after the sale

“You went back today?”

Yes, I went back today. I needed more plants. I don’t think I have to explain this.

I do grow non-hardy cactus, too, and I fell in love with Pilosocereus azureus. It really is this color.


A few aloes, Trichocereus (Echinopsis) terscheckii, a hybrid crassula, and the slipper plant, Pedilanthus macrocarpus (the green sticks next to the pilosocereus).


The main haul.


The light is really weird today; it started to rain a bit just now (hence the weird light in the pictures). I’m not sure that Ferocactus hamatacanthus will survive here; it hasn’t before, but I plan to cover it this next winter.


Of course, it “comes from a mountain in West Texas”, which, in truth, doesn’t mean anything to me. Really more like near a mountain, but probably no colder than “zone 6b”.


The other end of the cart, with Yucca rupicola. This comes from the southeastern part of the Edwards Plateau in Texas (think Austin), and is completely hardy here. I love the green color, and the twisted leaves. Its cousins, Y. pallida and Y. reverchonii, are hardy here too (and tolerate snow), but a cactus that comes from a “colder zone” turns to mush the minute it thinks it’s getting cold.

There is a reason for this. The USDA zones were developed for bud hardiness on fruit trees, and yuccas and cactus are not fruit trees. It makes a difference. A yucca that comes from a place like Austin tolerates cold and snow, but a cactus that comes from a place sort of like here doesn’t tolerate anything. Whatever, huh. I got the Yucca rupicolas to go with the ones I already have. (Yes, the garden looks all brown and dry. I live in a brown and dry place, which may be why stretches of green lawn make me uneasy.)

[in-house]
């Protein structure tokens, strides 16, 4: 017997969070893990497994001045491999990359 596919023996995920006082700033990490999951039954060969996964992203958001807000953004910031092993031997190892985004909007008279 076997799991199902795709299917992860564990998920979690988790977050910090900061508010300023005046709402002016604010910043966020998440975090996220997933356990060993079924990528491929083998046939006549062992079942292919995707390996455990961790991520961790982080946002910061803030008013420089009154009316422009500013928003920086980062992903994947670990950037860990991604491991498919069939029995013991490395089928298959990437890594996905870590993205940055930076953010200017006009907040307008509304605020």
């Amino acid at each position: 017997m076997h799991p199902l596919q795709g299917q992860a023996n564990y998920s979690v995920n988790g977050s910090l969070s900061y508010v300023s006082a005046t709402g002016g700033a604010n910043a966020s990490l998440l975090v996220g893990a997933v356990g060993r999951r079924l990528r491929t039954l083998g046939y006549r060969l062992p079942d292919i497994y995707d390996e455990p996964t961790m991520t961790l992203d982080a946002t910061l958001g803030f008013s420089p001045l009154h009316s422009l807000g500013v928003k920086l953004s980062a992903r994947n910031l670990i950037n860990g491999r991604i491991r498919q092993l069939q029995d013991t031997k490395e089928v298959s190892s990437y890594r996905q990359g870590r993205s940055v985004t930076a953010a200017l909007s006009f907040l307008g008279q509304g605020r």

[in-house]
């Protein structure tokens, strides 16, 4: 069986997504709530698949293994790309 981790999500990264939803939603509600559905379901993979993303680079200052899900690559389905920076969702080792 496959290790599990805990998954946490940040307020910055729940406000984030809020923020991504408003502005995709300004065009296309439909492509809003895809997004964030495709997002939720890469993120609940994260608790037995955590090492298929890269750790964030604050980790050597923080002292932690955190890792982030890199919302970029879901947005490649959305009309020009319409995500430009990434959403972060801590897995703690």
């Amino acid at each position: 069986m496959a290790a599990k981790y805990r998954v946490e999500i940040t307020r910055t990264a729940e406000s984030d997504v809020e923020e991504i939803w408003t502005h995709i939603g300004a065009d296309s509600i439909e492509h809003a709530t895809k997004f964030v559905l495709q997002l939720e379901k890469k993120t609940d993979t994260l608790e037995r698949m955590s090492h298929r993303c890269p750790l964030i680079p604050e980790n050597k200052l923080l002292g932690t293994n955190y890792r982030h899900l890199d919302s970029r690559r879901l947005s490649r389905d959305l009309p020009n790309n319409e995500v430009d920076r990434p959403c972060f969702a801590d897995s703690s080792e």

When I came home from the sale, a rabbit had eaten all the ‘Early Gold’ crocus whose picture I posted two days ago, dug a huge burrow under a cholla, and was in the process of eating more crocus when I finally lost my patience and threw a pinecone at it. I can’t, and won’t, hurt them, but I’ll have to find some way of keeping them out of the garden until I get the pythons.

The patio suet feeder was the center of some serious conflict between Earl (the squirrel)and me. Earl is a jerk, and wouldn’t stop eating the suet. Ate over half a new suet cake in one day, yesterday, so I wrapped a piece of hardware cloth over the suet cage, and he discovered he couldn’t get to it.

So what did he do this morning? He climbed up to the suet cage, looked at me as I was watching him, and peed all over it. (Look closely.)







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10 Responses to after the sale

  1. Loree says:

    While I love all the spikes it’s the Yucca rupicola which instantly caught my eye, very handsome plants.

    Earl is a jerk.

    • paridevita says:

      The twisted-leaf yucca is really attractive, isn’t it? The lime green color is cool too. It and its cousin, Y. pallida (leaves not twisty, or not as twisty, and blue) would probably both like the PNW. There were two pallidas at the sale and I thought about getting those, but I already have four, so I didn’t want to be a complete hog.